Total Hip Replacement (Posterior Approach) Recovery Exercises – Ask Doctor Jo

Total Hip Replacement (Posterior Approach) Recovery Exercises – Ask Doctor Jo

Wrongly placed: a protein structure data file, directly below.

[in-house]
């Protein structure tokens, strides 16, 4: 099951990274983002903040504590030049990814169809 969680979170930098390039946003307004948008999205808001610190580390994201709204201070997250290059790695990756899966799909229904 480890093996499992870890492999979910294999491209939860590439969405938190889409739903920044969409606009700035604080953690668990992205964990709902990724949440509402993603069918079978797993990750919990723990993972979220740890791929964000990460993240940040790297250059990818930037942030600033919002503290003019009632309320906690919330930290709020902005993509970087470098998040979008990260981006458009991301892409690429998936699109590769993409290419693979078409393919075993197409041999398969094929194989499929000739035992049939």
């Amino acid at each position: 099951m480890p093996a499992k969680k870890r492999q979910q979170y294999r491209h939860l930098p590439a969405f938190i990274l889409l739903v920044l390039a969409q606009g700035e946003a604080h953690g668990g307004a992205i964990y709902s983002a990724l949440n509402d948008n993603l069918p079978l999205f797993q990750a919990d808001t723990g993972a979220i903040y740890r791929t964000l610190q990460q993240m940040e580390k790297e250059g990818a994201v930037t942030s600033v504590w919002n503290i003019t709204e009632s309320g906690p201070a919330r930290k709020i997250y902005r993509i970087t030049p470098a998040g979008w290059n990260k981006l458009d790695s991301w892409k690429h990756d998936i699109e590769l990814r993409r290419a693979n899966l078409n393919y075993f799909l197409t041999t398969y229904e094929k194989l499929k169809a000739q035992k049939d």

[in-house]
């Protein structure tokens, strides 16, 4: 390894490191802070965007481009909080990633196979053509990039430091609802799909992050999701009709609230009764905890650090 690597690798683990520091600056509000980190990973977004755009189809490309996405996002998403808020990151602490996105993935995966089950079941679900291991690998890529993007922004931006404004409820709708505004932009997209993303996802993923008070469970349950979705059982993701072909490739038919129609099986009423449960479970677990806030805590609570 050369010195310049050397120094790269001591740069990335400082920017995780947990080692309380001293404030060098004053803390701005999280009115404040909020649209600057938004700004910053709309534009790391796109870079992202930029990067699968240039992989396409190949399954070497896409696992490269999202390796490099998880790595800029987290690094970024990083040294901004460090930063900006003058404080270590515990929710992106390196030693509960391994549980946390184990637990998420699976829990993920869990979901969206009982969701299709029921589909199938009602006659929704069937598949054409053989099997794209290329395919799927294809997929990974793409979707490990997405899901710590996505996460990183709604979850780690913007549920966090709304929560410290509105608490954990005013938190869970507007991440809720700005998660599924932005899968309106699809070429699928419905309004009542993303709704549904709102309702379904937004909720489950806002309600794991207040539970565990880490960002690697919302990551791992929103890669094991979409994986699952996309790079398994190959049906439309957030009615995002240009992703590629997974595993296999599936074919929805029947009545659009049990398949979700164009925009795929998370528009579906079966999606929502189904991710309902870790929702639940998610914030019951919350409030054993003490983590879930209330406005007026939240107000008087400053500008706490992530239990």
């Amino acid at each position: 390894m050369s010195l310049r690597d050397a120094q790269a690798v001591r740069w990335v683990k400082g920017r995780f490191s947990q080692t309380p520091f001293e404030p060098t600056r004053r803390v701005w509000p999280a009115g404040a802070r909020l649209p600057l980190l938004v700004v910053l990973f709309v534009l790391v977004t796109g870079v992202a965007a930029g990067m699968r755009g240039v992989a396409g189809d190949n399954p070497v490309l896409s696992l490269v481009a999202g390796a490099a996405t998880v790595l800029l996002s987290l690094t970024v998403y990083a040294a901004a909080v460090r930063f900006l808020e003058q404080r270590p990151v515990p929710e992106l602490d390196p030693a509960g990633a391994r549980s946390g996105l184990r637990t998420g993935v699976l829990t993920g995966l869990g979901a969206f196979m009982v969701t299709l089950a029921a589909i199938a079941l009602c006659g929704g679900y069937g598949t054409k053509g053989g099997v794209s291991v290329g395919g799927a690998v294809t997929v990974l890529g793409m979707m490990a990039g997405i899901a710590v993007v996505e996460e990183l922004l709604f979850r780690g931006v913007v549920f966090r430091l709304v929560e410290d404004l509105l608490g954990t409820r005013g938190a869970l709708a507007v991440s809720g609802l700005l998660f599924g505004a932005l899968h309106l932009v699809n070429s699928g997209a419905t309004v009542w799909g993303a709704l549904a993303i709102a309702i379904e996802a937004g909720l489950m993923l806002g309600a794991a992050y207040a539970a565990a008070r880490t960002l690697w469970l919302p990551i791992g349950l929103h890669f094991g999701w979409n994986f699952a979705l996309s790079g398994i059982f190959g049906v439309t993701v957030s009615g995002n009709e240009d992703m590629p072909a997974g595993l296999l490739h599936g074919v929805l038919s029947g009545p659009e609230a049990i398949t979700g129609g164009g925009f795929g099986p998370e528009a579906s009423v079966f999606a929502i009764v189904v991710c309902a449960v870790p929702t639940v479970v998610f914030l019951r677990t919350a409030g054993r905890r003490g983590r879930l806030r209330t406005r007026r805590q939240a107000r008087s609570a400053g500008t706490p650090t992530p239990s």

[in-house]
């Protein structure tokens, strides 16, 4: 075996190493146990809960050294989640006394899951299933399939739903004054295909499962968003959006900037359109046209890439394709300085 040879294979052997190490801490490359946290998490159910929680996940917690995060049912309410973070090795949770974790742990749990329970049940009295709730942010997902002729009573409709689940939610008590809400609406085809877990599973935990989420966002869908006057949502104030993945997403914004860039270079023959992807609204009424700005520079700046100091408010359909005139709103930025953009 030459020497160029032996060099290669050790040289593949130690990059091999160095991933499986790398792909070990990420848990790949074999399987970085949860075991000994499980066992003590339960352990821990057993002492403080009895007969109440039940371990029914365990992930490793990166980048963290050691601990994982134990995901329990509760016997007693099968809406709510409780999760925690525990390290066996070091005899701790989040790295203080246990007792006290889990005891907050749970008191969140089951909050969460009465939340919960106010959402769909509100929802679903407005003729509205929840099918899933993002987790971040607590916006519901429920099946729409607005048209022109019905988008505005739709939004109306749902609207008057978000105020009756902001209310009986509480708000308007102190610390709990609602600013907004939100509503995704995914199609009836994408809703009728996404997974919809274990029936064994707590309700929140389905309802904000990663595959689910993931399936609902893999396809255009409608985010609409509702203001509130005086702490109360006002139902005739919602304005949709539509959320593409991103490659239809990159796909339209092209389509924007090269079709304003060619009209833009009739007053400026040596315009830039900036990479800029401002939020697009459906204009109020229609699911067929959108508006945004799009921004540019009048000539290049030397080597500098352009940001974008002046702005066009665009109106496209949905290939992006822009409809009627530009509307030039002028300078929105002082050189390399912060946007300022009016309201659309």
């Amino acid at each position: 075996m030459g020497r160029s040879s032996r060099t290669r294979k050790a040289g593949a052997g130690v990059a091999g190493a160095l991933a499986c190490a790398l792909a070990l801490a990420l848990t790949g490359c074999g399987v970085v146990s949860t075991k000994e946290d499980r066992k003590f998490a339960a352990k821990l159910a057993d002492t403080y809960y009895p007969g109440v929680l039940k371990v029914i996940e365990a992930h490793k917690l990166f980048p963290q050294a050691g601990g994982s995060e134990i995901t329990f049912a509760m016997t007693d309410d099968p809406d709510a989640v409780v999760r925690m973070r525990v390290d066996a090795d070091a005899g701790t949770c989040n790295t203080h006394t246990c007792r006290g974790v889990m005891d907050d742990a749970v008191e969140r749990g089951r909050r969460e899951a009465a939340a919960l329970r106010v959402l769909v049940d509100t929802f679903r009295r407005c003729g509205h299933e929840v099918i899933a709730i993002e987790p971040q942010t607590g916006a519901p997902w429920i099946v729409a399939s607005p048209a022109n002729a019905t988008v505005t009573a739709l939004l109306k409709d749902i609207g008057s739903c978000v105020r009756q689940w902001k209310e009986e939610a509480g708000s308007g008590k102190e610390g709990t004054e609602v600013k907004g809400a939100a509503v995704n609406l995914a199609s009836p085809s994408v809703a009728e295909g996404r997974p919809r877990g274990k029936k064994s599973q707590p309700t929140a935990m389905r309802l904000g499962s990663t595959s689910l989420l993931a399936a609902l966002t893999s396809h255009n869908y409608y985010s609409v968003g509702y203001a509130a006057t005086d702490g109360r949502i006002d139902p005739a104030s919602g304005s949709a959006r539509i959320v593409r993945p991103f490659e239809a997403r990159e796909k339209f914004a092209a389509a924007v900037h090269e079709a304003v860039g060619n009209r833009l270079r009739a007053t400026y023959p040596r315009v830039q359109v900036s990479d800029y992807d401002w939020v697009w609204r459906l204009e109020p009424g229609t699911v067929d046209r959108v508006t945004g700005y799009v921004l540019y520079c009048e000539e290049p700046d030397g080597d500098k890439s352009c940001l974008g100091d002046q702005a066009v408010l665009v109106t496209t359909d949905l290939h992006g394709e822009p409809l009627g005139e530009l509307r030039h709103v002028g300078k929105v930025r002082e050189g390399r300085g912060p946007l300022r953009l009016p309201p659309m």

Hey everybody it’s Doctor Jo, and today I’m going to show you some stretches and exercises for a total hip replacement posterior approach. So let’s get started. So let’s start off by reviewing the precautions that you’re not supposed to do. This, you should not do. So hip flexion past 90 degrees which is about right here, is a no-no. So no bending down to tie your shoes. No bringing your knee up to make that hip bend. You don’t want to go past that 90 degrees because that puts a lot of pressure on that incision site and all those muscles they have to go through to put that replacement in. And you also don’t want to cross your leg over the other leg, so that takes out crossing your legs this way. However a lot of people think that you’re not supposed to do that either, but that’s okay. You’re not going to be able to do that in the beginning, but you’re just not supposed to cross the leg over. That rotating outward is ok, the rotating inwards, that internal rotation this way, is another no-no. That one’s bad as well because again as you can see when I rotate in, it puts pressure that incision. It’s usually about right there, and it’s a big one, so no hip flexion past 90, no adduction across your body, and no internal rotation. Those are the ones that you shouldn’t do. You should wait until you’re clear by your doctor, usually that’s at six to eight weeks, but I would say just don’t do until your doctor says it’s okay. Alright, so I’m going to show you some exercises that are early on some isometric type exercises. These are just to get the muscles activated, but not doing big motions yet. So the first one is just going to be a quad set. For the quad set, you’re activating that quad muscle, squeezing that muscle, but not really making a movement. I like to have a little roll underneath the knee because i feel like it gives you a target. So what you’re trying to do is push that knee down in that roll where you’re squeezing these muscles as tight as you comfortably can for about three to five seconds. If you see my foot, I kind of pulled that up to that activates the calf muscle as well as the quad muscle, just to get those muscles moving. So you might not have that much bend in the knee yet because I think people often forget to, that even though they’re working the hip, all those muscles come down into the knee too, so a lot of times you’re going to have some knee tightness and some knee pain as well. So even if it’s up here, that’s okay just make sure you have a nice squishy rolls so you can push down into it. The next one is going to be a hamstring set. So again make sure that you’re not breaking that hip flexion of 90 degrees, but just prop your knee up a little bit, put your heel down, and what you’re doing is pushing the heel down into the floor, and that’s activating that hamstring muscle. So push down, hold about as much as you can, or as hard as you can for three to five seconds, and then relax. So do about 10 of each of these and then you can start working up your sets and your times holding, but just three to five seconds out there and then relax. After that then you’re going to do glute sets or glutes squeezes, and that’s activating those butt muscles because again that’s right where they could do a lot of that surgery in there, so you want to be able to squeeze those butt muscles. You can do them lying on your stomach or you can just do them sitting down like this, but you’re squeezing in, kinda like you have to go to the bathroom really badly and you’re trying to hold it, three to five seconds, and then relax. Sometimes those muscles don’t want to activate so you, if you want to tap it a little bit when you squeeze, sometimes that helps, but again holding three to five seconds, doing that 10 times. The next one is going to be squeezing into a ball for adduction strengthening. Again make sure you if you want to sit in a chair that might be easier so you don’t break your precautions, but you can do it here as long as it’s comfortable. Take a ball or something, but it’s going to give a little bit but just so your knees are slamming together, and then squeeze in. Give that three to five seconds and then relax, doing about 10 of those. Squeeze, squeeze, and hold and relax. Okay now don’t squeeze to where is painful because these muscles are pretty tender right now, but just squeeze til you feel some tension, and then relax, and then the more you do, then the easier it’ll get, and then you can squeeze a little bit longer. And then the next one is going to be pushing out into abduction. So if you’ve got a belt or some kind of tight rope, this is not those bands, you don’t want it to be a resistive band where it gives way, but you want to be something tight, and then you’re going to push out into the belt with both legs. Almost like you’re opening up like a clamshell or a butterfly, and then three to five seconds for those as well, so just pushing out, and then relaxing. Then you’re gonna do some ankle pumps. Ankle pumps are always good. I like to prop my foot up on something so that heel has room to bend. If you just have it flat, it’s a little bit harder to pump that ankle, but I would say if you only do one exercise the ankle pumps pushing down and pulling up is the most important because what that does is it makes that calf muscle work like a pump and get that fluid out of your leg because even though your surgery’s up here, a lot of times that fluid has nowhere to go when you’re up and moving, and so it goes down into your leg, knee, foot, and then you get that swelling in there. Sometimes that swelling is painful, so just ankle pumps. You can do a lot of these several times a day just pumping up and down, and pumping up and down, and that’s working those muscles helping to work that fluid out there and getting those muscles strong again as well, so again I don’t think you can do too many of these. You don’t wanna make your muscles were they’re so sore you can’t do anything, but you can definitely do a lot more of these throughout the day. And then that also helps make sure you don’t get a blood clot, so very very very important. And the last thing in general is some gate training, and so the important part of that is to make sure that you’re walking with equal weight on both sides, and sometimes that’s really really hard. So what’s important is don’t get off your walker or cane if you can’t walk normally because then that’s going to give you bad habits along the way, so I’ll show you standing up. So for the gait training, when you’re walking normally, your heel hits first and then you roll through on your toes. After a surgery, hip surgery, knee surgery, a lot of times our calf muscle becomes tight and we kind of hit like this, and we don’t hit our heel first and then what that does is that it makes us kind of limp on that leg. So if you’re limping on the leg, you still need an assistive device because if you’re walking around like this, then your muscles are going to get that bad habit. You’re gonna have a really hard time walking normally again. So it’s really hitting the heel first, rolling through the toes, squeeze those butt muscles to keep your hip from popping out, and then step through. If you’re stepping and going over like that, that means those muscles aren’t quite ready yet, so really concentrate on squeezing those hips and butt muscles as you put weight through that leg, so heel toe, step and step through. So even if you have to say “heel, toe, step through,” that’s important because that gait training, that walking normally, is one of the most important parts. So there you have it, those are your stretches and exercises for a total hip replacement posterior approach. If you have any questions, leave them in the comments section. If you’d like check out some other videos, go to askdoctorjo.com And remember, be safe (make sure you follow all those precautions), have fun, and I hope you feel better soon.